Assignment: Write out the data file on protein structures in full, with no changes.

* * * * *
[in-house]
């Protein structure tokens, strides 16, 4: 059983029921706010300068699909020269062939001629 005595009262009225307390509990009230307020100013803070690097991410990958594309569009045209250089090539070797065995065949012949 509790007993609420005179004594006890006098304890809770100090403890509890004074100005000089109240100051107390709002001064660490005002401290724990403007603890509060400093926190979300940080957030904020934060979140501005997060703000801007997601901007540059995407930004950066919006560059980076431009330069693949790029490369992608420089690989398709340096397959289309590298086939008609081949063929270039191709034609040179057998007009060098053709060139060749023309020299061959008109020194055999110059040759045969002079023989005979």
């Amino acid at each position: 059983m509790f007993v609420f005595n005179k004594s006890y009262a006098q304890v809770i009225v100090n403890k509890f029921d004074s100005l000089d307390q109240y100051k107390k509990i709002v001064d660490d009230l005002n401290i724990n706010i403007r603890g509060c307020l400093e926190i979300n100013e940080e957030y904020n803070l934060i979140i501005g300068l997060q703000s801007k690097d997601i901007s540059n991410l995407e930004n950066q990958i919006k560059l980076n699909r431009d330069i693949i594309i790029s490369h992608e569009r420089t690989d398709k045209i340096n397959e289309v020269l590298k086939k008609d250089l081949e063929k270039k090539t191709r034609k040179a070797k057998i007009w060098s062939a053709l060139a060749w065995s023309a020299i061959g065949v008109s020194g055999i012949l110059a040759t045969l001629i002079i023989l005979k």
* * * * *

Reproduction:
[in-house]
């Protein structure tokens, strides 16, 4: 059983029921706010300068699909020269062939001629 005595009262009225307390509990009230307020100013803070690097991410990958594309569009045209250089090539070797065995065949012949 509790007993609420005179004594006890006098304890809770100090403890509890004074100005000089109240100051107390709002001064660490005002401290724990403007603890509060400093926190979300940080957030904020934060979140501005997060703000801007997601901007540059995407930004950066919006560059980076431009330069693949790029490369992608420089690989398709340096397959289309590298086939008609081949063929270039191709034609040179057998007009060098053709060139060749023309020299061959008109020194055999110059040759045969002079023989005979």
């Amino acid at each position: 059983m509790f007993v609420f005595n005179k004594s006890y009262a006098q304890v809770i009225v100090n403890k509890f029921d004074s100005l000089d307390q109240y100051k107390k509990i709002v001064d660490d009230l005002n401290i724990n706010i403007r603890g509060c307020l400093e926190i979300n100013e940080e957030y904020n803070l934060i979140i501005g300068l997060q703000s801007k690097d997601i901007s540059n991410l995407e930004n950066q990958i919006k560059l980076n699909r431009d330069i693949i594309i790029s490369h992608e569009r420089t690989d398709k045209i340096n397959e289309v020269l590298k086939k008609d250089l081949e063929k270039k090539t191709r034609k040179a070797k057998i007009w060098s062939a053709l060139a060749w065995s023309a020299i061959g065949v008109s020194g055999i012949l110059a040759t045969l001629i002079i023989l005979k």